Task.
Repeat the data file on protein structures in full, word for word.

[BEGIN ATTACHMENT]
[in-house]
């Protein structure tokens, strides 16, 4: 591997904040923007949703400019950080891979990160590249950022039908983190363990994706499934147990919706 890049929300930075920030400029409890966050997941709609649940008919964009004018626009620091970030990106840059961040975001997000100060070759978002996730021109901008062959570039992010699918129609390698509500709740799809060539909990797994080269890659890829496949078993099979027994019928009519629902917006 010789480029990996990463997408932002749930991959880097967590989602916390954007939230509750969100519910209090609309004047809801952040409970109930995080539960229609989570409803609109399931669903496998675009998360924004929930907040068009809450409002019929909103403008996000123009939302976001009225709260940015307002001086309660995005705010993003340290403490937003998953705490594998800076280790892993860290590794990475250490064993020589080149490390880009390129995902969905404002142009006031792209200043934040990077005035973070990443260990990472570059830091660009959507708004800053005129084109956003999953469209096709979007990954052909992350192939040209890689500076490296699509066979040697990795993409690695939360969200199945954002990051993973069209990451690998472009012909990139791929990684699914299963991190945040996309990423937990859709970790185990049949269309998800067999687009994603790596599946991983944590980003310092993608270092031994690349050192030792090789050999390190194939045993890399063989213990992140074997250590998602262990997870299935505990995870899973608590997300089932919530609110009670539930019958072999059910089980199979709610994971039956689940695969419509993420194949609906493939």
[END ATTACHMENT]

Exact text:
[in-house]
């Protein structure tokens, strides 16, 4: 591997904040923007949703400019950080891979990160590249950022039908983190363990994706499934147990919706 890049929300930075920030400029409890966050997941709609649940008919964009004018626009620091970030990106840059961040975001997000100060070759978002996730021109901008062959570039992010699918129609390698509500709740799809060539909990797994080269890659890829496949078993099979027994019928009519629902917006 010789480029990996990463997408932002749930991959880097967590989602916390954007939230509750969100519910209090609309004047809801952040409970109930995080539960229609989570409803609109399931669903496998675009998360924004929930907040068009809450409002019929909103403008996000123009939302976001009225709260940015307002001086309660995005705010993003340290403490937003998953705490594998800076280790892993860290590794990475250490064993020589080149490390880009390129995902969905404002142009006031792209200043934040990077005035973070990443260990990472570059830091660009959507708004800053005129084109956003999953469209096709979007990954052909992350192939040209890689500076490296699509066979040697990795993409690695939360969200199945954002990051993973069209990451690998472009012909990139791929990684699914299963991190945040996309990423937990859709970790185990049949269309998800067999687009994603790596599946991983944590980003310092993608270092031994690349050192030792090789050999390190194939045993890399063989213990992140074997250590998602262990997870299935505990995870899973608590997300089932919530609110009670539930019958072999059910089980199979709610994971039956689940695969419509993420194949609906493939």